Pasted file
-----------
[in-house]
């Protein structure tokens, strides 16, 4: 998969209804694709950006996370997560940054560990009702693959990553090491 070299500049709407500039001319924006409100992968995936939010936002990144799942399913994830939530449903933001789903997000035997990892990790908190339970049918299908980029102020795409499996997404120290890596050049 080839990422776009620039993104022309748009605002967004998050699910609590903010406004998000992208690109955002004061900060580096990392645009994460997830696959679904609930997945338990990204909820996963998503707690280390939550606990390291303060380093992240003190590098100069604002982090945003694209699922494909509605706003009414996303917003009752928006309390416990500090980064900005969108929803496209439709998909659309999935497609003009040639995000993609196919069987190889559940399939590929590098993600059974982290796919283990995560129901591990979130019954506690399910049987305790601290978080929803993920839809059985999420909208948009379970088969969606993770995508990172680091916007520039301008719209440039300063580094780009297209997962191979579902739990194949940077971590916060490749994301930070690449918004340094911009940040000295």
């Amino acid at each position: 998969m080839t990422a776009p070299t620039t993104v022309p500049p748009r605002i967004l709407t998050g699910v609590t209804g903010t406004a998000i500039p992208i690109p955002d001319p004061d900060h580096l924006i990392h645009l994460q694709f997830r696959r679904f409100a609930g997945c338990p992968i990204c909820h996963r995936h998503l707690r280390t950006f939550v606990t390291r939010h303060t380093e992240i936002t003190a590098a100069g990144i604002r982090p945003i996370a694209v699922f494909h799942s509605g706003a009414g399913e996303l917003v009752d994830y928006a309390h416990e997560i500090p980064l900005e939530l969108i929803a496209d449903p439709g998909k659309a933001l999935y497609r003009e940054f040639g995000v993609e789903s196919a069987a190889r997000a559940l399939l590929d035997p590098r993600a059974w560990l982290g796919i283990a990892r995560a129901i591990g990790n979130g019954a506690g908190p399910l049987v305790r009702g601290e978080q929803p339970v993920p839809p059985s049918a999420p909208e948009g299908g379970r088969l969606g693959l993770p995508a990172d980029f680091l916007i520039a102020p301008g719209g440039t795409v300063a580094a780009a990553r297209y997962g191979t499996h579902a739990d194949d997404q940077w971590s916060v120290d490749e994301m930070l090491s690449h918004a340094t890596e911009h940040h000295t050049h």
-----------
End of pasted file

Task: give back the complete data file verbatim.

[in-house]
């Protein structure tokens, strides 16, 4: 998969209804694709950006996370997560940054560990009702693959990553090491 070299500049709407500039001319924006409100992968995936939010936002990144799942399913994830939530449903933001789903997000035997990892990790908190339970049918299908980029102020795409499996997404120290890596050049 080839990422776009620039993104022309748009605002967004998050699910609590903010406004998000992208690109955002004061900060580096990392645009994460997830696959679904609930997945338990990204909820996963998503707690280390939550606990390291303060380093992240003190590098100069604002982090945003694209699922494909509605706003009414996303917003009752928006309390416990500090980064900005969108929803496209439709998909659309999935497609003009040639995000993609196919069987190889559940399939590929590098993600059974982290796919283990995560129901591990979130019954506690399910049987305790601290978080929803993920839809059985999420909208948009379970088969969606993770995508990172680091916007520039301008719209440039300063580094780009297209997962191979579902739990194949940077971590916060490749994301930070690449918004340094911009940040000295």
């Amino acid at each position: 998969m080839t990422a776009p070299t620039t993104v022309p500049p748009r605002i967004l709407t998050g699910v609590t209804g903010t406004a998000i500039p992208i690109p955002d001319p004061d900060h580096l924006i990392h645009l994460q694709f997830r696959r679904f409100a609930g997945c338990p992968i990204c909820h996963r995936h998503l707690r280390t950006f939550v606990t390291r939010h303060t380093e992240i936002t003190a590098a100069g990144i604002r982090p945003i996370a694209v699922f494909h799942s509605g706003a009414g399913e996303l917003v009752d994830y928006a309390h416990e997560i500090p980064l900005e939530l969108i929803a496209d449903p439709g998909k659309a933001l999935y497609r003009e940054f040639g995000v993609e789903s196919a069987a190889r997000a559940l399939l590929d035997p590098r993600a059974w560990l982290g796919i283990a990892r995560a129901i591990g990790n979130g019954a506690g908190p399910l049987v305790r009702g601290e978080q929803p339970v993920p839809p059985s049918a999420p909208e948009g299908g379970r088969l969606g693959l993770p995508a990172d980029f680091l916007i520039a102020p301008g719209g440039t795409v300063a580094a780009a990553r297209y997962g191979t499996h579902a739990d194949d997404q940077w971590s916060v120290d490749e994301m930070l090491s690449h918004a340094t890596e911009h940040h000295t050049h």